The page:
“Disappointing but not terrible” is how one commentator described the March jobs report, but the weaker parts of this report were actually reassuring and some of the stronger parts were alarming. At this stage of the business cycle, we should welcome more moderate job growth as a sign that the economy is on a sustainable path that will not require any sudden moves from the Fed; further declines in the unemployment rate suggest the opposite.
The noteworthy numbers:
The industry breakdown for payrolls was fairly supportive of the weather argument. Of the 3 most weather-sensitive industries 2 slowed: mining/logging held steady at 11,000, unlike leisure/hospitality (9,000 versus 27,000) and construction (6,000 versus 59,000). Arguably, manufacturing (11,000 versus 26,000) and retail trade (-29,700 versus -30,900) reflected weather effects too. While the continued weakness in retail trade is a little more concerning than the rest of the establishment details, the resilience of manufacturing reinforces the recent signs of life this sector has shown.
Despite the warnings from Wall Street, there’s still no breakout in wage growth. Instead of accelerating, the rate of wage growth has risen pretty steadily since March 2015 (from 2.2% to 2.7%), deepening the mystery around wages in this recovery. The downward revision to weekly hours in February to 34.3 and lack of reversal in March add to the sense that an acceleration in wage inflation isn’t imminent. It also doesn’t bode particularly well for consumer spending, since it slows aggregate income growth.
Turning to the household survey, there was strength almost everywhere. The overall unemployment rate declined for good reasons – the labor force participation rate held steady – although unemployment ticked up for new entrants to the labor force and the medium-term unemployed. The underemployment dropped by even more (8.9% versus 9.2%), but its spread over unemployment remains elevated relative to the pre-crisis average.
The main point, though, is that 4.5% unemployment is a level the U.S. hasn’t seen since mid-2007, when the rate briefly touched 4.4%. This is not entirely a good thing, since 2007 led to 2008, which was, um, not a good year for the U.S. economy. The U.S. was on an unsustainable path back then, propped up by a bloated mortgage lending sector. More to the point, this is already the level that the Fed did not expect us to reach until near the end of the year. A lot has changed in the U.S. labor market, so 4.5% doesn’t mean what it used to. Still, further declines in the unemployment rate risk pushing the Fed to accelerate its rate hikes.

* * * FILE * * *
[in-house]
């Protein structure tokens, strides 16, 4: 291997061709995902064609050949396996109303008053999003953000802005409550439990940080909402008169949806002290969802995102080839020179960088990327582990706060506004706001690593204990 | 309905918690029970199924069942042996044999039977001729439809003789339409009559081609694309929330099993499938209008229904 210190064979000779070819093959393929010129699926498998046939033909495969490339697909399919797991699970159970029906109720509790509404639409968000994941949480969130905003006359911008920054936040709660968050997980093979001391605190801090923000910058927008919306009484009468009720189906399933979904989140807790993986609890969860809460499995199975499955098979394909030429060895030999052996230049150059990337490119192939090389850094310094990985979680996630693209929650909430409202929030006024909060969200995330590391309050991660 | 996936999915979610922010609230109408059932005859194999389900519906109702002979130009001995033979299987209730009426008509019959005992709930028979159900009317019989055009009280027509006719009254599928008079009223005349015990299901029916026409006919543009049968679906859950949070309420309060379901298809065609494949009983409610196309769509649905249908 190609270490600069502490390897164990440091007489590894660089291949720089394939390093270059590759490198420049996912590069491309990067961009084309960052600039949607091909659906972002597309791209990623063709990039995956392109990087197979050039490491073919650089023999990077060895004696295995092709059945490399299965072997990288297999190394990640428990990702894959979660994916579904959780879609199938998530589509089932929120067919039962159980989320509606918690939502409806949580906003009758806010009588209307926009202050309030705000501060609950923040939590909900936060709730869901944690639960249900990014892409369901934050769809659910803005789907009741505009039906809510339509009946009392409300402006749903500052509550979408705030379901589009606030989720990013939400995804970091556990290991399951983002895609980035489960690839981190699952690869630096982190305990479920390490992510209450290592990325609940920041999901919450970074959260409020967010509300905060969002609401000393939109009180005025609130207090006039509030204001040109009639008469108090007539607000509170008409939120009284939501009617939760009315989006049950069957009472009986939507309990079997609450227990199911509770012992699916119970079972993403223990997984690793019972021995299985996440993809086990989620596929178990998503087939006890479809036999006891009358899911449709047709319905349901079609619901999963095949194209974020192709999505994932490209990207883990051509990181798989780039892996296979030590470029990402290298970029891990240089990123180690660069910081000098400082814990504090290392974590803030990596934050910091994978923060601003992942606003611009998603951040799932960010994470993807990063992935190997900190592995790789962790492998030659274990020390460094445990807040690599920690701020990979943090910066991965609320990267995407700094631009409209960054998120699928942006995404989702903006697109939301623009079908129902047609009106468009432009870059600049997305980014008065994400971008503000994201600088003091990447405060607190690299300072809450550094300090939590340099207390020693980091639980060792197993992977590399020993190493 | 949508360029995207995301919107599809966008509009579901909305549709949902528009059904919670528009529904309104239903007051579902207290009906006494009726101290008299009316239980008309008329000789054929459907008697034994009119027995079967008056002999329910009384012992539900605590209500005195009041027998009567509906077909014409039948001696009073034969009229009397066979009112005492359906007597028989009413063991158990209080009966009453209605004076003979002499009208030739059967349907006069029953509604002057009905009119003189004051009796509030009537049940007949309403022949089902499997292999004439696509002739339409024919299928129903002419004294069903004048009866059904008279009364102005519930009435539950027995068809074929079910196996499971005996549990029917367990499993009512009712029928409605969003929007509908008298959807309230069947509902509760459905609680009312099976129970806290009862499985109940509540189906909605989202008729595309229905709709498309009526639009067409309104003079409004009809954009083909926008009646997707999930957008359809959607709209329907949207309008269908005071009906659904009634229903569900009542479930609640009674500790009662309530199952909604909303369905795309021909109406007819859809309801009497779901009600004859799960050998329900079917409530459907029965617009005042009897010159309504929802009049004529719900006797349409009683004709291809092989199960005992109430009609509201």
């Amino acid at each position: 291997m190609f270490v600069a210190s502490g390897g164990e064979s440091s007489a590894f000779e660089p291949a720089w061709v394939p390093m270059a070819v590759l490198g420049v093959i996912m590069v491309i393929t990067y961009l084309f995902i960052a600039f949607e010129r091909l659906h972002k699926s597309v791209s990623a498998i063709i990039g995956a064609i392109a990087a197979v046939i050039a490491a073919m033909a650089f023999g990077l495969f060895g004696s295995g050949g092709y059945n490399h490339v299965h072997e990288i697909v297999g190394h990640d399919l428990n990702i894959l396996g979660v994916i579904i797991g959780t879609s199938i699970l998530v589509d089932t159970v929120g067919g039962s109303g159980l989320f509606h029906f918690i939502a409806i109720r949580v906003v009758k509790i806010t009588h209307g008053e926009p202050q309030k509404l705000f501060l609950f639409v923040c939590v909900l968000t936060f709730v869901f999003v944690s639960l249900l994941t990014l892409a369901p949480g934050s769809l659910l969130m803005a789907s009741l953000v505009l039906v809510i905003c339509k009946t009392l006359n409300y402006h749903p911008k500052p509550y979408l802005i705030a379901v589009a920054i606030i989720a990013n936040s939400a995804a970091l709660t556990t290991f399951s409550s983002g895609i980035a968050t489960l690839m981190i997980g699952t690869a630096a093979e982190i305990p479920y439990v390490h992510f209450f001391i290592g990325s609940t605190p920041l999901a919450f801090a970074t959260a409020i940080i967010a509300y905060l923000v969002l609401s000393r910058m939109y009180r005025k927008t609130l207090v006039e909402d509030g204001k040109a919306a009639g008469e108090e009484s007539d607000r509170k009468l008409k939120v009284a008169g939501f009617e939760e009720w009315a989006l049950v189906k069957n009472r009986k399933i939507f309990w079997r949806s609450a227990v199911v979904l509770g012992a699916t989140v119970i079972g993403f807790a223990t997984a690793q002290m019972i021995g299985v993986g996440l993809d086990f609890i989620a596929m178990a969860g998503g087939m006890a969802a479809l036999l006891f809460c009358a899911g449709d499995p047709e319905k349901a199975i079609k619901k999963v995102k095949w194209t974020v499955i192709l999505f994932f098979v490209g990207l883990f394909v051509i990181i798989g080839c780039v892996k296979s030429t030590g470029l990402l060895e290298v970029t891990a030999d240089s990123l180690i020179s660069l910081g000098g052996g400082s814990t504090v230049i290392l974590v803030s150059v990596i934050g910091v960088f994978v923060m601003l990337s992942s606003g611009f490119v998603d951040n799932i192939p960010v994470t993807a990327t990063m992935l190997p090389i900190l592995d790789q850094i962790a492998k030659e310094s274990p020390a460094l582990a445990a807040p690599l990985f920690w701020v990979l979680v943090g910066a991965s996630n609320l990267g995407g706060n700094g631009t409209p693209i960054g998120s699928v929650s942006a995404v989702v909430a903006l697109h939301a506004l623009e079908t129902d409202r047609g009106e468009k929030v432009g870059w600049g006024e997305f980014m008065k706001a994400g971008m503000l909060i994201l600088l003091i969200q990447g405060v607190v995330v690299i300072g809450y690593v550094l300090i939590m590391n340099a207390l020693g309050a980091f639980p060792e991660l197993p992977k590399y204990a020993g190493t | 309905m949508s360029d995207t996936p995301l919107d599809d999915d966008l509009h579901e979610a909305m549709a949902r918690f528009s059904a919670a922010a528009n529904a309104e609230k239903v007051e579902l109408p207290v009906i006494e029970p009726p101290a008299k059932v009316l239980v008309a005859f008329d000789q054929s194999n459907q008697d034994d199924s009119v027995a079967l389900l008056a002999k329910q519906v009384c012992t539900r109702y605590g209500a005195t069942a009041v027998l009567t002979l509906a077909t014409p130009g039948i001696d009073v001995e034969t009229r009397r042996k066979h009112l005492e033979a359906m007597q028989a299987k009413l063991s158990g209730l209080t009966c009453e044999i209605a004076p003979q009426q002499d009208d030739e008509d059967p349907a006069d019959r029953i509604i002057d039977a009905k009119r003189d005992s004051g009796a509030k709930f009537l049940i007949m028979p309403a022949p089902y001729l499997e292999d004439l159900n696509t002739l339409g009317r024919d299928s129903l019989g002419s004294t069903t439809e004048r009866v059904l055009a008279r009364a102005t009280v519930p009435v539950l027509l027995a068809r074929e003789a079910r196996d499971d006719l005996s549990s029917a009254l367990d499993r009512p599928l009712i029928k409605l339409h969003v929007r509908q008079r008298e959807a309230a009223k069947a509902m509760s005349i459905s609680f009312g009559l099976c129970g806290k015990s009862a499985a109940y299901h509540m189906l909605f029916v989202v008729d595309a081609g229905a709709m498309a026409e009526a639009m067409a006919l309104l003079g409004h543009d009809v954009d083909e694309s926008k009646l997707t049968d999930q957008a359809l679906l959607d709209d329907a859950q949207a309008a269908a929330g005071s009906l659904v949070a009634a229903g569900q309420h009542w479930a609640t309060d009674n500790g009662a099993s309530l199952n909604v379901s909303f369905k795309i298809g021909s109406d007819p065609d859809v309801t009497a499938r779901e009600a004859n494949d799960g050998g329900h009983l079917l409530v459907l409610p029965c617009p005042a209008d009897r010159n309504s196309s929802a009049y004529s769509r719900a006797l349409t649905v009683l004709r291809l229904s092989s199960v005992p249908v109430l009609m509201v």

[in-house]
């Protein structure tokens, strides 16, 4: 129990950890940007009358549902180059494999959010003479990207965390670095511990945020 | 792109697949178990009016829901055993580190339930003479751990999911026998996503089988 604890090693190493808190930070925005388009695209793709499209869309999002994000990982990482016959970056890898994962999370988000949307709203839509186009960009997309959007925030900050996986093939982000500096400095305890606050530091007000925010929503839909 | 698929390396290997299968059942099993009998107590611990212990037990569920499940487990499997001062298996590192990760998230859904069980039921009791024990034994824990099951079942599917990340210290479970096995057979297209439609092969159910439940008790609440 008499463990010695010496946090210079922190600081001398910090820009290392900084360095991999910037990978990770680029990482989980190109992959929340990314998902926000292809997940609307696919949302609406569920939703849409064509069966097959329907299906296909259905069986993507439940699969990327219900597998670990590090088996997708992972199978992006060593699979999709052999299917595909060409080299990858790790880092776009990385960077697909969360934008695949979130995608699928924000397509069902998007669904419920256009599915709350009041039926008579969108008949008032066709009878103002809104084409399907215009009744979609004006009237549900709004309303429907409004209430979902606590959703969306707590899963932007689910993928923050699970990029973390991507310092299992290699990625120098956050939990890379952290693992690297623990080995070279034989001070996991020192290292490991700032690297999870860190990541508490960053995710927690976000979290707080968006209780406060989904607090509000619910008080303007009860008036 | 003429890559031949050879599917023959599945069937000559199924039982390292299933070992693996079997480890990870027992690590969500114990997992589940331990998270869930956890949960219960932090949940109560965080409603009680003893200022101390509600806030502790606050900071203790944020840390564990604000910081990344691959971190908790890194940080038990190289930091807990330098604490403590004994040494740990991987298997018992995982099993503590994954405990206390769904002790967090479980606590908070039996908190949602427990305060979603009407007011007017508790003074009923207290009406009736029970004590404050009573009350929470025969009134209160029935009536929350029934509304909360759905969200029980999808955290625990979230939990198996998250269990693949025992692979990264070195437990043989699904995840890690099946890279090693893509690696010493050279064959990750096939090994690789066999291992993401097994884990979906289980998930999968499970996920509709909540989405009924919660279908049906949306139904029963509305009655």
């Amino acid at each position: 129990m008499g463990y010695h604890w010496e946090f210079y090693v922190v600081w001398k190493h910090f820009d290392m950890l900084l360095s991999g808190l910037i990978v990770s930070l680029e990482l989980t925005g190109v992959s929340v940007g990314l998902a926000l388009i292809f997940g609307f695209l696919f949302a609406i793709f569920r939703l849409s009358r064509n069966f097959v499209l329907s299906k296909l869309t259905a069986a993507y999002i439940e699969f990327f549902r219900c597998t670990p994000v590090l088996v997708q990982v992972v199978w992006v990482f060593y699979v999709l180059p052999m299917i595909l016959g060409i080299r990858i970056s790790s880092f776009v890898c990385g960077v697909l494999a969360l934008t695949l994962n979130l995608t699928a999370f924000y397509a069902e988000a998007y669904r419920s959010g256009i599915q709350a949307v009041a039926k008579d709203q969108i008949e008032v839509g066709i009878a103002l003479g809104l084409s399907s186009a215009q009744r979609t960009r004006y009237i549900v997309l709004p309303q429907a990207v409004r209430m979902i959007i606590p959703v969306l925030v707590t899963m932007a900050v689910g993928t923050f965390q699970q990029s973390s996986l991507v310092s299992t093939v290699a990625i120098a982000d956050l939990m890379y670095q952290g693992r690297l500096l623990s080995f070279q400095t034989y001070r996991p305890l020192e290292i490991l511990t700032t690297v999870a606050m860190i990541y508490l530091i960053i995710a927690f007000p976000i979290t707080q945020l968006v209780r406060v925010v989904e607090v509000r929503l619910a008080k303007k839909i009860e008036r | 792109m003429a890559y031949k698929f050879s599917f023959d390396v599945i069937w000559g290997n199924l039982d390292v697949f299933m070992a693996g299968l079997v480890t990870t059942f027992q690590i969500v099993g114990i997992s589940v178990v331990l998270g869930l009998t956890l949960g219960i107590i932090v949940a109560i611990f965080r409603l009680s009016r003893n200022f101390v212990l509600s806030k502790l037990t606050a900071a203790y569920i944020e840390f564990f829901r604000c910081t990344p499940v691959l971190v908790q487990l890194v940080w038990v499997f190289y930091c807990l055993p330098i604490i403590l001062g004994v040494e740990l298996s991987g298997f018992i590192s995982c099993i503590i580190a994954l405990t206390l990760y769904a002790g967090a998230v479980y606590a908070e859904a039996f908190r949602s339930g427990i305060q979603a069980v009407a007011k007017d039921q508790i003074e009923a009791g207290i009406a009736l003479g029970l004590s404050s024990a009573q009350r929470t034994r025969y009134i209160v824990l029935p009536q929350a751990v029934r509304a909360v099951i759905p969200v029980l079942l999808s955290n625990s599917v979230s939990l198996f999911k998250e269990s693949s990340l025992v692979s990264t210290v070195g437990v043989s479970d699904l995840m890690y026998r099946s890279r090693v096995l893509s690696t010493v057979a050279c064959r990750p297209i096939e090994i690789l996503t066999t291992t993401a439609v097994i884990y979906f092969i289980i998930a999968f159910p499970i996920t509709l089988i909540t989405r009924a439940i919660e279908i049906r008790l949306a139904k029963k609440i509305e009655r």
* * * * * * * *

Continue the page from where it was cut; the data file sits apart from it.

And that’s why the Fed will greet this jobs report with relief, albeit with a grain of salt for the weather. With its references to “maximum employment” in the meetings of its March meeting (published earlier this week), the Fed effectively declared “mission accomplished” on the labor market. The Fed doesn’t want the economy to overheat and doesn’t want to have to move quickly – especially when it is contemplating reducing its balance sheet. For that delicate operation the Fed would prefer to stick to a steady pace as much as possible. Even the March headline is close to the breakeven rate of about 100,000 net new payrolls per month needed to absorb new workers. The 3-month trend should keep the unemployment rate declining, so a slight moderation in payroll gains and continued moderate wage growth are welcome.
Finally, the decline in the 3-month moving average undermines the argument for a “Trump Bump” for economic growth. Sentiment indicators and household surveys remain robust, but payroll growth is near the middle of the range it occupied over the last 12 months. The manufacturing sector continues to see its output and payrolls recover, but much of that reflects forces that were already in motion before the election.
Despite that, the Trump administration can take comfort in the likelihood of weather effects on the headline numbers – not only did March see cold weather in the week of the employment survey but also February and January likely saw payroll gains pulled forward by warm weather. With hard economic data gradually strengthening and the Fed on a steady, well-broadcast course, the truce between Trump and the Yellen Fed will persist. That’s a relief for anyone who values an independent Fed.
As iCIMS’ former chief economist, Josh Wright led a team of data scientists in analyzing emerging trends in the U.S. labor market. With publications ranging from academic journals to national media, Wright previously served as a U.S. economist with Bloomberg L.P., and was a staff researcher at the Federal Reserve.